It’s been two weeks since I posted but I’ve not been totally idle. I returned yesterday from a week in Jersey – a welcome break from distinctly autumnal Glasgow.
My visit coincided with the third annual Branchage Film Festival, a three day bash that encompasses not only cinema but also other visual and sound media events. On Saturday, Robin Rimbaud aka Scanner played three short afternoon shows accompanying Magic Lantern slides of the island, mainly dating from the late Victorian and Edwardian era. These slides are 10x10cm photographic plates printed on glass and often hand-tinted. Rather having their showing accompanied by a commentary, Scanner provided a mainly ambient soundtrack. The result was a bit like seeing your great grandparents’ holiday snaps whilst listening to some cool electronica on the stereo – ie not really in synch, but interesting all the same. With an audience that was definitely not a collection of Wire readers and electronica geeks, Rimbaud shied away from his more esoteric and experimental ouevre (no intercepted phone calls here) but still managed to do something that was far more interesting than bland background tinkling without doing anything to frighten the horses.
The festival closer was a screening of Sergei Eisenstein’s classic Soviet agitprop piece Battleship Potemkin shown on the back of a tug in the harbour and accompanied by a live soundtrack by Paris’s Zombie Zombie duo (best known for their interpretations of John Carpenter’s fim music). The idea of showing a film about a ship on the back of a boat was genius in its simplicity and it worked really well, with maybe a couple of hundred souls gathered around the harbour’s edge to watch. Like The Man With a Movie Camera and Metropolis, Potemkin is one of a handful of classic silents that seems to have a real pull for musicians. The Pet Shop Boys did a fairly spectacular rendition a few years back. That was more like Socialist Realism meets disco. Zombie Zombie opted for a much more organic and subtle accompaniment that encompassed acoustic, electronic and musique concrète elements. They were especially good with the climactic final reel when the tension ratchets up as the battleship under its crew of mutinous revolutionaries encounters the Imperial Navy.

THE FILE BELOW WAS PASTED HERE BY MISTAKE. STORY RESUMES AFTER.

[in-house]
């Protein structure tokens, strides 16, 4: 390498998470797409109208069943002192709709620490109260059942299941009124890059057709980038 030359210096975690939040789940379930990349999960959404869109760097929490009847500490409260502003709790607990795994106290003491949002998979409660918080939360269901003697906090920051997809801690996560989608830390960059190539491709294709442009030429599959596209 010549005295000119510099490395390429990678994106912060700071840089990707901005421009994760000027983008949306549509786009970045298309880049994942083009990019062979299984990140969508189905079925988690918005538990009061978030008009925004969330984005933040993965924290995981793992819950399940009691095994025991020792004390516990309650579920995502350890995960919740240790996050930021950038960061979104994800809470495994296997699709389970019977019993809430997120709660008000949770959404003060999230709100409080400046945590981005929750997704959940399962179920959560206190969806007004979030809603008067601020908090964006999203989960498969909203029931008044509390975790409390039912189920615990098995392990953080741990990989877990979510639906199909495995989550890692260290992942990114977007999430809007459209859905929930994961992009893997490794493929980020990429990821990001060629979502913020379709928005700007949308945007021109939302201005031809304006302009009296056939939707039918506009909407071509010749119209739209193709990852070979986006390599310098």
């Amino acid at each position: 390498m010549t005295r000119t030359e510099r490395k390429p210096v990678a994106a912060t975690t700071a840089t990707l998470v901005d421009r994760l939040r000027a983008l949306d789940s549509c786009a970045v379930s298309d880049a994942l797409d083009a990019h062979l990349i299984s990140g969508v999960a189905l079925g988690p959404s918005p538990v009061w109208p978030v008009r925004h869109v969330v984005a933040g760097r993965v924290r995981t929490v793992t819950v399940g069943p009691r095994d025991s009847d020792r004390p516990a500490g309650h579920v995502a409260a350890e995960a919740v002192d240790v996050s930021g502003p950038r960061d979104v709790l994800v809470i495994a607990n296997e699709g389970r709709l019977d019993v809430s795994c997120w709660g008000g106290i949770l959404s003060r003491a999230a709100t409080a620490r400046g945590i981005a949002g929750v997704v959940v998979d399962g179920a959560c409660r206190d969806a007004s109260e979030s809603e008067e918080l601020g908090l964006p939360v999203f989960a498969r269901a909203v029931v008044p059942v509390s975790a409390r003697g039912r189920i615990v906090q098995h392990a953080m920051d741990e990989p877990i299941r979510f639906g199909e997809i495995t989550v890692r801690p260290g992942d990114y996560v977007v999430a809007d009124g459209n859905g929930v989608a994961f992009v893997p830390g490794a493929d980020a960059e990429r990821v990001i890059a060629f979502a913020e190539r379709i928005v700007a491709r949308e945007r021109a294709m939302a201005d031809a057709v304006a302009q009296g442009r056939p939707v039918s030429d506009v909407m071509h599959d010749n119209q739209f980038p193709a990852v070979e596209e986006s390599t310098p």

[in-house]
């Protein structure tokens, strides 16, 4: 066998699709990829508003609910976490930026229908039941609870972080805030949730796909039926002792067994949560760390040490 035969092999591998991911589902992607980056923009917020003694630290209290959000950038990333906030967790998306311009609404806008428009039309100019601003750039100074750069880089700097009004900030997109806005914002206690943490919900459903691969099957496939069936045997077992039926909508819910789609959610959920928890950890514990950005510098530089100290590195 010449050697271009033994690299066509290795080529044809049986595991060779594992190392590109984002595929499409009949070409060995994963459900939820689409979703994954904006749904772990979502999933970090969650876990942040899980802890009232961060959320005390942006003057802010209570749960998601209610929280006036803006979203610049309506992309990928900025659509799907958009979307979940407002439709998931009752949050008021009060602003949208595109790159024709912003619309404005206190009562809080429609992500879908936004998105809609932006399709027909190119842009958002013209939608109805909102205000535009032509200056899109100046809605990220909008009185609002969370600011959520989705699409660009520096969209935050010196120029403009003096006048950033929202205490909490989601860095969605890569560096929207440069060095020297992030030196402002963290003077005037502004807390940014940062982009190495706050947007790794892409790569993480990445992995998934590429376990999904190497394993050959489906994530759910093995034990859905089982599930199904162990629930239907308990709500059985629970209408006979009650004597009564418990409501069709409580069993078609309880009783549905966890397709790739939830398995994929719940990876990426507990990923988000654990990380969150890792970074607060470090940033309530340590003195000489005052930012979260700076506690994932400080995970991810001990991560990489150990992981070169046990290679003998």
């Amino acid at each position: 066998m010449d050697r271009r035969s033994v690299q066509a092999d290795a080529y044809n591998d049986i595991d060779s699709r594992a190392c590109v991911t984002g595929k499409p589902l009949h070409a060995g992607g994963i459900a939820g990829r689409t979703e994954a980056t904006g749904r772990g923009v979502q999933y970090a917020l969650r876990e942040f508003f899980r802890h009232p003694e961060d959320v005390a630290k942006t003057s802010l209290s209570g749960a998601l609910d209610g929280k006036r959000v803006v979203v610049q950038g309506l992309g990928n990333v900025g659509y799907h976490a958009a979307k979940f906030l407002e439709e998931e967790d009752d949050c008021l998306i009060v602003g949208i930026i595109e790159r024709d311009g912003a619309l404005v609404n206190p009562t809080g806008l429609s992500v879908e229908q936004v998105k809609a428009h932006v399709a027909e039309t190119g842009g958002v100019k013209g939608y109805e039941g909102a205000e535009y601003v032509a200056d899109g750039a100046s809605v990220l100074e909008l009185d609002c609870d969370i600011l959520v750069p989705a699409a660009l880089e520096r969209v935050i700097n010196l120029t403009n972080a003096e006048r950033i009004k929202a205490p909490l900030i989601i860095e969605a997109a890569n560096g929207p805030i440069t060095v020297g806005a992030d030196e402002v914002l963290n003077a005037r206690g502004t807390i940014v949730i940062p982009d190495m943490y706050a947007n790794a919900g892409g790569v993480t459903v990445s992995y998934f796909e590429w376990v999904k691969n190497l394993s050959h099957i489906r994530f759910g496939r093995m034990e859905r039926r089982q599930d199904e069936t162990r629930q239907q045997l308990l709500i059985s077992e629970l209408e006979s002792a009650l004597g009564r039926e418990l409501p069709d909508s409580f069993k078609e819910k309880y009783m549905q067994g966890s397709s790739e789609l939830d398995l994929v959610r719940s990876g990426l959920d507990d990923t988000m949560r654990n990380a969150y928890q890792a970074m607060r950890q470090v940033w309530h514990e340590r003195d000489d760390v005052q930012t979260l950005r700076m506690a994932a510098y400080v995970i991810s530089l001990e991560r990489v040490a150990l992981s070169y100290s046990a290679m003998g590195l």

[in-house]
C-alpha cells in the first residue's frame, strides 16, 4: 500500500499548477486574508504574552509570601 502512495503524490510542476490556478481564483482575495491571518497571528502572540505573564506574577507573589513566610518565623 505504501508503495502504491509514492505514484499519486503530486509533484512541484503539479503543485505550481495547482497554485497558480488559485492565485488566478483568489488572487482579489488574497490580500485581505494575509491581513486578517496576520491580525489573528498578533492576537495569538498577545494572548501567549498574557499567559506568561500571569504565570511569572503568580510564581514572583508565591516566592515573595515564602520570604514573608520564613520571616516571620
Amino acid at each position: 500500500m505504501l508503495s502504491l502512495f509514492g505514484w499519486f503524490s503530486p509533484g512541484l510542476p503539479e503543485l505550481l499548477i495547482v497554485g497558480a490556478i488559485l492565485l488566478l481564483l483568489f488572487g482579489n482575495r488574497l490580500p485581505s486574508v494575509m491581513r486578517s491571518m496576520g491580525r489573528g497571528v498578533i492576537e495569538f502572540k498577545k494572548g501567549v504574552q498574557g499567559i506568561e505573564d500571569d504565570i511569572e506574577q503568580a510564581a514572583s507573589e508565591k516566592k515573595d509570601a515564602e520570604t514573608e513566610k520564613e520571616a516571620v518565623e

Roy Book Binder is a veteran blues guitarist and singer who continues to fly the flag for the pre-electric country bluesmen. Although he’s hardly a household name, his CV is mightily impressive. He was among the second wave of singer/guitarists who arrived in Greenwich Village after the initial brouhaha had died down and the likes of Dylan had moved on, but where Dave Van Ronk and others continued the tradition of old time American folk and blues. He played extensively with legends such as the Rev. Gary Davis and Pink Anderson, and continues to this day as a proselytizer for the music of folk such as Blind Blake, Mississippi John Hurt and many others of that era, some of whom are largely forgotten now. His show in an old church hall in St Helier was an informal affair of songs and stories both fascinating and funny, with a mix of original tunes in the old style and dusty classics both familiar and forgotten. His singing is functional and his playing a little rough round the edges, but this was a hugely entertaining portal into a forgotten world. He made the telling comment that him and guys like John Hammond Jr and Jorma Kaukonen are older now than most of the grizzled old country-blues veterans were when they were rediscovered in the sixties. It was a privilege and a pleasure to see this link to a long lost world.